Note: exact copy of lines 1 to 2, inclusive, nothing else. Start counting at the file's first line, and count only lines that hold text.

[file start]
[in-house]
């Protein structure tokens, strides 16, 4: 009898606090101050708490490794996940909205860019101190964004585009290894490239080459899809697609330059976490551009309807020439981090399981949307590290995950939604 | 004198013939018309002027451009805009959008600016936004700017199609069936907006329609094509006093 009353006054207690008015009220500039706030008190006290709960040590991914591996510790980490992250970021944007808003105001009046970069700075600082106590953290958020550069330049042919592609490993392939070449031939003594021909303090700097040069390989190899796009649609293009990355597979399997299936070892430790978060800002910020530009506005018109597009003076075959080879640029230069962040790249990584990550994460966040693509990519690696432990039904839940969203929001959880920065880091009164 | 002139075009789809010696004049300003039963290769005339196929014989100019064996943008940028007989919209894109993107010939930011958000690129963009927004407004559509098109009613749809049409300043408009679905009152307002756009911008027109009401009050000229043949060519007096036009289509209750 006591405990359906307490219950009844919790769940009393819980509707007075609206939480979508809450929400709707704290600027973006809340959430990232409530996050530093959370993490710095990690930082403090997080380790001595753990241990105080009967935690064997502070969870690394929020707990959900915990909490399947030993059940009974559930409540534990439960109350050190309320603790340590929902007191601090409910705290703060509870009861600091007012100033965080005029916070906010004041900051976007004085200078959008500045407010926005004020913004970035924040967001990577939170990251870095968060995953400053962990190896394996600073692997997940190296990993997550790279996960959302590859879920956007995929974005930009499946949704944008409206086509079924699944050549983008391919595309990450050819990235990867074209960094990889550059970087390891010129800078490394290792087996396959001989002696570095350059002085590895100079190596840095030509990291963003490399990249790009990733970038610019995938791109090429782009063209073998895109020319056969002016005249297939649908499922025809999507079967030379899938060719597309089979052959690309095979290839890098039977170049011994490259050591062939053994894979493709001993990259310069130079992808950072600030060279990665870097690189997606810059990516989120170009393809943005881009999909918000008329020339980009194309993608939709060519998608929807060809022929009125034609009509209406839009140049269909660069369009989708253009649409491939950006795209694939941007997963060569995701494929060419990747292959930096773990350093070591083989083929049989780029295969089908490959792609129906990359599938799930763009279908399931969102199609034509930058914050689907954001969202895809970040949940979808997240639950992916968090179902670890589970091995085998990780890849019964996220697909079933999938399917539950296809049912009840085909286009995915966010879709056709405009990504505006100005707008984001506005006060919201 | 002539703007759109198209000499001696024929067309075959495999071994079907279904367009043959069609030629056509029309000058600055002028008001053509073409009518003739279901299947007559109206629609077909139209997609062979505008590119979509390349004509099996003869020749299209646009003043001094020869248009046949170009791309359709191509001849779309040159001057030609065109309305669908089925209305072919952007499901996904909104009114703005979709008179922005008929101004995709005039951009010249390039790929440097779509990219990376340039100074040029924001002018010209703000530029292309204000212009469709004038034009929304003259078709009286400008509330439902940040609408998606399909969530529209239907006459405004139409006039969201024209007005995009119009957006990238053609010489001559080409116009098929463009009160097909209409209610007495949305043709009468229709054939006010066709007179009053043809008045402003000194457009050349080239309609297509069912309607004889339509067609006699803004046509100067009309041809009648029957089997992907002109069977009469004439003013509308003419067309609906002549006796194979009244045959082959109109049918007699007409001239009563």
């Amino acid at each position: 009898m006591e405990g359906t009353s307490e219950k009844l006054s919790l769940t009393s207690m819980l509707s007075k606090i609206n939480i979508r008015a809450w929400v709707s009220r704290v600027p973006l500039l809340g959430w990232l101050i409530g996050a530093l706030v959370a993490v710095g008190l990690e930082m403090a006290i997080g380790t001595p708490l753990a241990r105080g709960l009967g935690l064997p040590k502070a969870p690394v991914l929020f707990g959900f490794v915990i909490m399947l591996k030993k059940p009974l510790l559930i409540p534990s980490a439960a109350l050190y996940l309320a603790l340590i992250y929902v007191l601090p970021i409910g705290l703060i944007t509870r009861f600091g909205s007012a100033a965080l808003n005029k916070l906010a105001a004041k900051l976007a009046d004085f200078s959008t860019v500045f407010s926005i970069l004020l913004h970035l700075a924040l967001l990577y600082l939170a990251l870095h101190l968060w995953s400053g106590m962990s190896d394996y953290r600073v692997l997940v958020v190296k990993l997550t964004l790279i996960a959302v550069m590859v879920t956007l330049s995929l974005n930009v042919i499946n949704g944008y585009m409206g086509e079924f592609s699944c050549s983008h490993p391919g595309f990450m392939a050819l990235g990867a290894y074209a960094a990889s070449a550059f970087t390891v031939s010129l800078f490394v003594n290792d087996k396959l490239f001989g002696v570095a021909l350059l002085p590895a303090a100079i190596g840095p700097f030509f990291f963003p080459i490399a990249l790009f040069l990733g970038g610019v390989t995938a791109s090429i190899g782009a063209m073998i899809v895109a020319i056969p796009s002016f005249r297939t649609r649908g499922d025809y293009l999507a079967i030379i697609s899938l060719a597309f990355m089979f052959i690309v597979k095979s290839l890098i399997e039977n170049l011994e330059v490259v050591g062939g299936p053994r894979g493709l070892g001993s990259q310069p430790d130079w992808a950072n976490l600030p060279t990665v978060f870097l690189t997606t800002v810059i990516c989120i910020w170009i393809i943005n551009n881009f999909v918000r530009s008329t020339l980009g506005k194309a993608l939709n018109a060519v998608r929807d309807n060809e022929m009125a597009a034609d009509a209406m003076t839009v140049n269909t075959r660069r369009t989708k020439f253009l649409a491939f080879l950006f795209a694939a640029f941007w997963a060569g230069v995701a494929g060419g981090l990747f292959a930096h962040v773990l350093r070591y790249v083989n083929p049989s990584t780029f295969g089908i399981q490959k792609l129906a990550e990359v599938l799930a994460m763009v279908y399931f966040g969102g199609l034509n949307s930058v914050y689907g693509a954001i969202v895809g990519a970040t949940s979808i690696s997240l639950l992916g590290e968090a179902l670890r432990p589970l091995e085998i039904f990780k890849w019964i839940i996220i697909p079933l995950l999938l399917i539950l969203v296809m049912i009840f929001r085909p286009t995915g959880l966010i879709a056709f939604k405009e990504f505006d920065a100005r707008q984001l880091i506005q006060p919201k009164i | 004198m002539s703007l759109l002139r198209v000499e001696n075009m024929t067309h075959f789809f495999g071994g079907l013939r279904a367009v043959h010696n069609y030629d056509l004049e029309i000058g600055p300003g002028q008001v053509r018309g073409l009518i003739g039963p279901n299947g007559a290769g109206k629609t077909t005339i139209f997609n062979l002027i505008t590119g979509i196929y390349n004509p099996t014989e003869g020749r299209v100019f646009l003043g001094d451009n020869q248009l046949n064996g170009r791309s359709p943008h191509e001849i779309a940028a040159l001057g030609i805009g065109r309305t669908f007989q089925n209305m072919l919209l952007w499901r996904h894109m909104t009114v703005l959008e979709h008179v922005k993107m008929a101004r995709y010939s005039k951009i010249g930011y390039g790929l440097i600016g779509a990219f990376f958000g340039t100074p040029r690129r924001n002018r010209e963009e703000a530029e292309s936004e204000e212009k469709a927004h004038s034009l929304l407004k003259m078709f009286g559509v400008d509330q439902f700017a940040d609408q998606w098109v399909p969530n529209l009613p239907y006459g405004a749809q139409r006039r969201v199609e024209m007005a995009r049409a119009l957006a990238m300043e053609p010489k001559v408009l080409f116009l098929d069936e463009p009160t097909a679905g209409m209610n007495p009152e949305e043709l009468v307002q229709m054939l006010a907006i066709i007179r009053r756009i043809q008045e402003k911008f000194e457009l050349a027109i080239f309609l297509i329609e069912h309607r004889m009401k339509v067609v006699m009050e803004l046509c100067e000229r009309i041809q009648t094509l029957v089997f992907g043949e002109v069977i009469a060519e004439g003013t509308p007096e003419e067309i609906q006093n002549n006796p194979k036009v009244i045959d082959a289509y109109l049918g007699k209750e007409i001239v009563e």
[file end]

[in-house]
């Protein structure tokens, strides 16, 4: 009898606090101050708490490794996940909205860019101190964004585009290894490239080459899809697609330059976490551009309807020439981090399981949307590290995950939604 | 004198013939018309002027451009805009959008600016936004700017199609069936907006329609094509006093 009353006054207690008015009220500039706030008190006290709960040590991914591996510790980490992250970021944007808003105001009046970069700075600082106590953290958020550069330049042919592609490993392939070449031939003594021909303090700097040069390989190899796009649609293009990355597979399997299936070892430790978060800002910020530009506005018109597009003076075959080879640029230069962040790249990584990550994460966040693509990519690696432990039904839940969203929001959880920065880091009164 | 002139075009789809010696004049300003039963290769005339196929014989100019064996943008940028007989919209894109993107010939930011958000690129963009927004407004559509098109009613749809049409300043408009679905009152307002756009911008027109009401009050000229043949060519007096036009289509209750 006591405990359906307490219950009844919790769940009393819980509707007075609206939480979508809450929400709707704290600027973006809340959430990232409530996050530093959370993490710095990690930082403090997080380790001595753990241990105080009967935690064997502070969870690394929020707990959900915990909490399947030993059940009974559930409540534990439960109350050190309320603790340590929902007191601090409910705290703060509870009861600091007012100033965080005029916070906010004041900051976007004085200078959008500045407010926005004020913004970035924040967001990577939170990251870095968060995953400053962990190896394996600073692997997940190296990993997550790279996960959302590859879920956007995929974005930009499946949704944008409206086509079924699944050549983008391919595309990450050819990235990867074209960094990889550059970087390891010129800078490394290792087996396959001989002696570095350059002085590895100079190596840095030509990291963003490399990249790009990733970038610019995938791109090429782009063209073998895109020319056969002016005249297939649908499922025809999507079967030379899938060719597309089979052959690309095979290839890098039977170049011994490259050591062939053994894979493709001993990259310069130079992808950072600030060279990665870097690189997606810059990516989120170009393809943005881009999909918000008329020339980009194309993608939709060519998608929807060809022929009125034609009509209406839009140049269909660069369009989708253009649409491939950006795209694939941007997963060569995701494929060419990747292959930096773990350093070591083989083929049989780029295969089908490959792609129906990359599938799930763009279908399931969102199609034509930058914050689907954001969202895809970040949940979808997240639950992916968090179902670890589970091995085998990780890849019964996220697909079933999938399917539950296809049912009840085909286009995915966010879709056709405009990504505006100005707008984001506005006060919201 | 002539703007759109198209000499001696024929067309075959495999071994079907279904367009043959069609030629056509029309000058600055002028008001053509073409009518003739279901299947007559109206629609077909139209997609062979505008590119979509390349004509099996003869020749299209646009003043001094020869248009046949170009791309359709191509001849779309040159001057030609065109309305669908089925209305072919952007499901996904909104009114703005979709008179922005008929101004995709005039951009010249390039790929440097779509990219990376340039100074040029924001002018010209703000530029292309204000212009469709004038034009929304003259078709009286400008509330439902940040609408998606399909969530529209239907006459405004139409006039969201024209007005995009119009957006990238053609010489001559080409116009098929463009009160097909209409209610007495949305043709009468229709054939006010066709007179009053043809008045402003000194457009050349080239309609297509069912309607004889339509067609006699803004046509100067009309041809009648029957089997992907002109069977009469004439003013509308003419067309609906002549006796194979009244045959082959109109049918007699007409001239009563």